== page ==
Apart from the white-on-black killings, there are many attacks on blacks in America mostly by people from the black community. The stats are inconvenient but they are true: 93% of black murder victims in America are killed by blacks. The epidemic is truly a black-on-black crime. The greatest danger to the lives of young black men are young black men. This is not only true for blacks in America. Many European Americans die in the hands of European Americans. Latino Americans kill mostly Latino Americans. According to the FBI, in 2018: 80.7% of European Americans, who died of violent crime, were killed by fellow European Americans. In the same year, 88.8% of blacks, who died of violent crime, died in the hands of blacks. These violence exist but often we don’t hear about them, but they exist. This is in no way justifying these killings but to bring to light the truth that people generally kill their kinds. Violent crime is mostly intra-racial and intra-community.

If Americans make real efforts in solving inhumanity and injustice in their society, then most of the problems of racism and racial tension would have been solved.

Protests after protests have shown us that we are traveling along a road called hate, a journey that will bring us to destruction and damnation. And as Dr. Martin Luther King Jnr. said, the culture of an eye for an eye will leave us all blind. Though tough at times, we must develop and maintain the capacity for forgiveness.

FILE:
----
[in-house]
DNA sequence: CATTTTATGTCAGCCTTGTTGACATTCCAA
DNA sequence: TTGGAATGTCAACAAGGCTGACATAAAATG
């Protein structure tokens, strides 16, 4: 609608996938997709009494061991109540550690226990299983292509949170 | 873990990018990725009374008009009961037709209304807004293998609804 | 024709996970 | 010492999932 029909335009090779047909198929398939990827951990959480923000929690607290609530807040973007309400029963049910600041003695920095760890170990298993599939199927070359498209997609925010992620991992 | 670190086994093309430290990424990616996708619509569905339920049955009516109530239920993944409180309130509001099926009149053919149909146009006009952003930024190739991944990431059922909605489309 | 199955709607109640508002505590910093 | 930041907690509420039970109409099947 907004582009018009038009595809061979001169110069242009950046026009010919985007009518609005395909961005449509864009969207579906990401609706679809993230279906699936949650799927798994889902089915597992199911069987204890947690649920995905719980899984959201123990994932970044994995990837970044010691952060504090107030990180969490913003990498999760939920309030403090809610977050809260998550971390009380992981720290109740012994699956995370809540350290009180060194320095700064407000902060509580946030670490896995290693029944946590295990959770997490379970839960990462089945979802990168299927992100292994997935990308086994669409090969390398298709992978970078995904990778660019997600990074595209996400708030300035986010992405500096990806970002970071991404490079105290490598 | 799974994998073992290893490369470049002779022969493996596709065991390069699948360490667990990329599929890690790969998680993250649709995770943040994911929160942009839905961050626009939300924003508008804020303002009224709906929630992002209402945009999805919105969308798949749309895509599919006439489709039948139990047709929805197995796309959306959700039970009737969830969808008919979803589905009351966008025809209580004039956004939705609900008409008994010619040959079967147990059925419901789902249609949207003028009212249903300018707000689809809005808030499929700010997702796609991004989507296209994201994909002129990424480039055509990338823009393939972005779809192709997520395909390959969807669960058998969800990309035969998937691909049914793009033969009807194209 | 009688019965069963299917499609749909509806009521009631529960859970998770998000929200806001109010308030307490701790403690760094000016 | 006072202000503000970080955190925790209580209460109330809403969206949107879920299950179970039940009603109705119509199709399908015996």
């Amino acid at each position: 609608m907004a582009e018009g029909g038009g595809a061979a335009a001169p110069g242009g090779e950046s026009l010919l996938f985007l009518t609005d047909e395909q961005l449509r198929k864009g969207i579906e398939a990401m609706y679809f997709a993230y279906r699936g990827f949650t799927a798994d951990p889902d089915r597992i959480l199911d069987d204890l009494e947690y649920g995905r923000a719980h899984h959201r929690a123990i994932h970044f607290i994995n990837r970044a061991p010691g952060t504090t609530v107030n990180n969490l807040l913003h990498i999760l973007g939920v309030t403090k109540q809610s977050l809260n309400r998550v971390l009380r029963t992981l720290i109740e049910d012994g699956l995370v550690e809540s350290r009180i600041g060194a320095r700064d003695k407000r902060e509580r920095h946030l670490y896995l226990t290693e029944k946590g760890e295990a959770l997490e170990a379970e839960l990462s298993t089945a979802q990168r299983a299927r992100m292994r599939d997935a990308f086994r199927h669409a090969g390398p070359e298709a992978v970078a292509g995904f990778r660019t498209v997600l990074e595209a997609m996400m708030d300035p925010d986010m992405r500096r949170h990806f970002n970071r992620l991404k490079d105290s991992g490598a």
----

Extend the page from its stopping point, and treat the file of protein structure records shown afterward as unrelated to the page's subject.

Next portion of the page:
There is some racism in both blacks and whites. When we realize that there is some good in the worst of us and some evil in the best of us, we are less prone to hate people of other races. This does not mean abandoning efforts at bringing justice in the society. We must with all of our energy continue to rid our society of racism. We must find an enduring and better solution because the so-called practical way of violent protests and racial tension has led inexorably to deeper confusion and chaos. We must find another way of love.

The revolution should really begin in our minds and, if you like, our spirits. We must find another path to curbing racism and learn to live together as brothers and sisters. Love and compassion will help in our pursuit of justice.

Author's Bio: 

Gbadamosi Adedayo is a chemist cum writer who likes to express his thoughts on what is going on in the world. In his free time, he likes to watch football and try his hands on coding.